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Remembering Miriam: Beth Grossman’s “Our Mother Mary Found”

“It’s beautiful. It’s brilliant. We’ll never show it.” Such was the response California artist Beth Grossman received when presenting her latest body of work to Jewish museums and galleries across the United States. With the exception of the Jewish Community … Read More

By / April 1, 2006

“It’s beautiful. It’s brilliant. We’ll never show it.”

Such was the response California artist Beth Grossman received when presenting her latest body of work to Jewish museums and galleries across the United States. With the exception of the Jewish Community Center of San Francisco, all of the institutions she contacted rejected her work, at times questioning its Jewishness. This was in stark contrast to the reception many of these institutions gave Grossman’s earlier work, Passages, an installation piece that opened at Ellis Island, traveled for eight years, and showed at prestigious venues such as the National Jewish Museum in Washington, the National Museum of American Jewish History in Philadelphia, and the San Francisco Jewish Museum. Like her earlier work, this latest project deals with issues of Jewish heritage and identity in the life of a Jewish woman. But whereas the Ellis Island project centered upon the artist’s great-grandmother, and her immigration from Russia to the United States, Grossman’s recent work, Our Mother Mary Found, tells the story of another, more famous, Jewish woman: Mary (Miriam), the mother of Jesus.

The Virgin Mary is, of course, hardly neutral territory for any artist. Even apart from the obvious religious taboos and sentiments, the aesthetic constraints are daunting in light of an iconographic tradition, forged by church doctrine, that hasn’t changed much over the past 1000 years. A quick glance through the illustrations accompanying Jaroslav Pelikan’s, Mary through the Centuries, reveals just how conservative that tradition is. Even Chris Ofili’s controversial painting of the Virgin, adorned with elephant dung, retained the traditional, blue-cloaked figure — the same one, albeit white-skinned and blue-eyed, that appears in bathtub shrines across America.

Little trace of that graven image remains in Grossman’s work, which reclaims the iconic figure of the Virgin Mary as a Jewish mother, removing her from the gilded tabernacles and hagiographic narratives that usually confine and define her. Our Mother Mary Found is an installation deceptively simple in form and decoration. Ten found objects, rustic wooden tools and vessels, are transformed, by the appearance of gilded hands and illuminated Jewish prayers, from mundane artifacts into sacred objects. The hand-crafted tools correspond, either visually or conceptually, to ten events in Mary’s canonical life. The conception of Mary’s son is recalled by the uterus-shaped butter churn, whose ability to transform milk into butter also speaks to the transformation that occurs within the womb. An overturned bowl recalls Mary’s pregnant belly and serves as a symbol of abundance. An upright plane represents the cross upon which her son was executed. Mary’s own death is recalled by a sieve, symbolizing the thin mesh that separates life from death. These are the kind of tools the artist imagined Mary might have used, or her husband and son might have made. Most still bear the marks of their original fabrication and long use. Chisel marks and abrasions dent the hewn forms, prompting the viewer to imagine the many different pairs of hands through which these objects have passed: from the first pair that made them to the final pair that used them. Now a very different set of hands, rendered in gold leaf, embraces these tools and remakes them once again.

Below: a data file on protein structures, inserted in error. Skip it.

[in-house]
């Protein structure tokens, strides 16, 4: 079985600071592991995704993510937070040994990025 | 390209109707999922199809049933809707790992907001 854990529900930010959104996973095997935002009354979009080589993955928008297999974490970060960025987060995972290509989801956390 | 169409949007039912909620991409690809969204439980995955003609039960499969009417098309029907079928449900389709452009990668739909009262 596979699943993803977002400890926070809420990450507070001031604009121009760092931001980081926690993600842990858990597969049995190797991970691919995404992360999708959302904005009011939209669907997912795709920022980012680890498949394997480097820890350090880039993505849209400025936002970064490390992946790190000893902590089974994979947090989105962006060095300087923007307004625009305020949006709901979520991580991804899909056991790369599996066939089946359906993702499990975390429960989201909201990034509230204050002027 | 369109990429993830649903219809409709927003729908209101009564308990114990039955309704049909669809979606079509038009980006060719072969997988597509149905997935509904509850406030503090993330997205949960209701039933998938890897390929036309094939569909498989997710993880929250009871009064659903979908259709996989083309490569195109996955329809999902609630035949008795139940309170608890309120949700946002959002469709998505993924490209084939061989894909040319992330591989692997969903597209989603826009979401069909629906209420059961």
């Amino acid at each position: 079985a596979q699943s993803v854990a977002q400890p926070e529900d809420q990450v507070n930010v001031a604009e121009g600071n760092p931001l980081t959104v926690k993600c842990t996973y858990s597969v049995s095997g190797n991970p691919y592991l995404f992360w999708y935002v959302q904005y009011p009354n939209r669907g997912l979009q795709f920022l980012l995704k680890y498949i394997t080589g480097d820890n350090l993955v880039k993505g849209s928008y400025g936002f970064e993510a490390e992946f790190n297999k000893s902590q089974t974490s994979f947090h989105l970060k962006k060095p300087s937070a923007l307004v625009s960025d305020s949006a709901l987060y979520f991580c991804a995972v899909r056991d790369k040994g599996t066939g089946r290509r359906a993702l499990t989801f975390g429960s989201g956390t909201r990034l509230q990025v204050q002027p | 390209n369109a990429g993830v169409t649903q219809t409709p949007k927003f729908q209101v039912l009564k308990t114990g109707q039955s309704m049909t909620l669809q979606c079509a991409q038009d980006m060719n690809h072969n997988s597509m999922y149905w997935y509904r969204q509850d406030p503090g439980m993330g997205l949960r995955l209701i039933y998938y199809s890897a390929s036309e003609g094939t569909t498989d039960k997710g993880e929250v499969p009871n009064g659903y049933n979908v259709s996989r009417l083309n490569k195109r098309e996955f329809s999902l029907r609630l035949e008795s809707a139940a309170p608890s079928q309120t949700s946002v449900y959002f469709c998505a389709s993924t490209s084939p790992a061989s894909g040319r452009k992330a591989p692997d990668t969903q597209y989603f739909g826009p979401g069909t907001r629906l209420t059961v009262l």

The gilded hands belong to Mary, and their carefully choreographed gestures are taken directly from medieval, renaissance and baroque paintings depicting her joys and sorrows. Grossman recognizes that these gestures, the most expressive elements in traditional Marian imagery, functioned as a standardized code. Each of the episodes in Mary’s life are referred to by a specific gesture, a gesture that reveals the behavioral norms of the ideal mother: submission, devotion, humility, self-sacrifice and suffering. Alongside the hands, Grossman presents Mary’s devotional life in gilded texts taken from an eighteenth-century prayer book for Jewish women. Transcribed in three languages, Hebrew, English and Italian, these are the prayers the artist imagines Mary reciting at specific moments in her life and they present a linguistic representation of the changing geographical and historical context for those prayers.